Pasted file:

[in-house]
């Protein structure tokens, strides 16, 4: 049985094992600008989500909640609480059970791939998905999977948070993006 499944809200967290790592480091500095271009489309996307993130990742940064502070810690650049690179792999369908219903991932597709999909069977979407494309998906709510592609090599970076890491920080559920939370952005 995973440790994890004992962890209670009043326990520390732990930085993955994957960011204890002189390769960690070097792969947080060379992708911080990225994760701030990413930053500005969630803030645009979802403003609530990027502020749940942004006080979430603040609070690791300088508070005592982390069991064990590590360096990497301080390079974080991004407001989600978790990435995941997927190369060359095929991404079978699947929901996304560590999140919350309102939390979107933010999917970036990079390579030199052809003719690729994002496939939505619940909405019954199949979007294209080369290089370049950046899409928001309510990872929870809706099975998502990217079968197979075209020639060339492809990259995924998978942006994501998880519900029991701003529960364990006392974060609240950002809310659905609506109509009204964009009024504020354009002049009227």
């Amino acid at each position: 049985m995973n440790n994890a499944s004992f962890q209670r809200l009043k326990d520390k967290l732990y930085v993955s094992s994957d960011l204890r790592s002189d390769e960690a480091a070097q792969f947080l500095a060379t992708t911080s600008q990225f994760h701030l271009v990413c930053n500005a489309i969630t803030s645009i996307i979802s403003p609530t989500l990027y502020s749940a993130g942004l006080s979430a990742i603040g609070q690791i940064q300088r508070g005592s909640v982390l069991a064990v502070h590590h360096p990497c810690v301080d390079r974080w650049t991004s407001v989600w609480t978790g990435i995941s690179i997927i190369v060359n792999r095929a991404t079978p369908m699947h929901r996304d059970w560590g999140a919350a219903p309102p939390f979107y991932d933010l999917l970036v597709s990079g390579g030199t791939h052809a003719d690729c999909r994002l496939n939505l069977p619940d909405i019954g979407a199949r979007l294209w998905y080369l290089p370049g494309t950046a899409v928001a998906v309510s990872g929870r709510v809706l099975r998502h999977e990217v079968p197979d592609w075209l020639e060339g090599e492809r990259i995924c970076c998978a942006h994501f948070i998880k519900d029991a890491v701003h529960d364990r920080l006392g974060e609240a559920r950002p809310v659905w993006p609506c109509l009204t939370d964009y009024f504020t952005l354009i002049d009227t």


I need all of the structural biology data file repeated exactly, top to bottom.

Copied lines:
[in-house]
């Protein structure tokens, strides 16, 4: 049985094992600008989500909640609480059970791939998905999977948070993006 499944809200967290790592480091500095271009489309996307993130990742940064502070810690650049690179792999369908219903991932597709999909069977979407494309998906709510592609090599970076890491920080559920939370952005 995973440790994890004992962890209670009043326990520390732990930085993955994957960011204890002189390769960690070097792969947080060379992708911080990225994760701030990413930053500005969630803030645009979802403003609530990027502020749940942004006080979430603040609070690791300088508070005592982390069991064990590590360096990497301080390079974080991004407001989600978790990435995941997927190369060359095929991404079978699947929901996304560590999140919350309102939390979107933010999917970036990079390579030199052809003719690729994002496939939505619940909405019954199949979007294209080369290089370049950046899409928001309510990872929870809706099975998502990217079968197979075209020639060339492809990259995924998978942006994501998880519900029991701003529960364990006392974060609240950002809310659905609506109509009204964009009024504020354009002049009227």
């Amino acid at each position: 049985m995973n440790n994890a499944s004992f962890q209670r809200l009043k326990d520390k967290l732990y930085v993955s094992s994957d960011l204890r790592s002189d390769e960690a480091a070097q792969f947080l500095a060379t992708t911080s600008q990225f994760h701030l271009v990413c930053n500005a489309i969630t803030s645009i996307i979802s403003p609530t989500l990027y502020s749940a993130g942004l006080s979430a990742i603040g609070q690791i940064q300088r508070g005592s909640v982390l069991a064990v502070h590590h360096p990497c810690v301080d390079r974080w650049t991004s407001v989600w609480t978790g990435i995941s690179i997927i190369v060359n792999r095929a991404t079978p369908m699947h929901r996304d059970w560590g999140a919350a219903p309102p939390f979107y991932d933010l999917l970036v597709s990079g390579g030199t791939h052809a003719d690729c999909r994002l496939n939505l069977p619940d909405i019954g979407a199949r979007l294209w998905y080369l290089p370049g494309t950046a899409v928001a998906v309510s990872g929870r709510v809706l099975r998502h999977e990217v079968p197979d592609w075209l020639e060339g090599e492809r990259i995924c970076c998978a942006h994501f948070i998880k519900d029991a890491v701003h529960d364990r920080l006392g974060e609240a559920r950002p809310v659905w993006p609506c109509l009204t939370d964009y009024f504020t952005l354009i002049d009227t």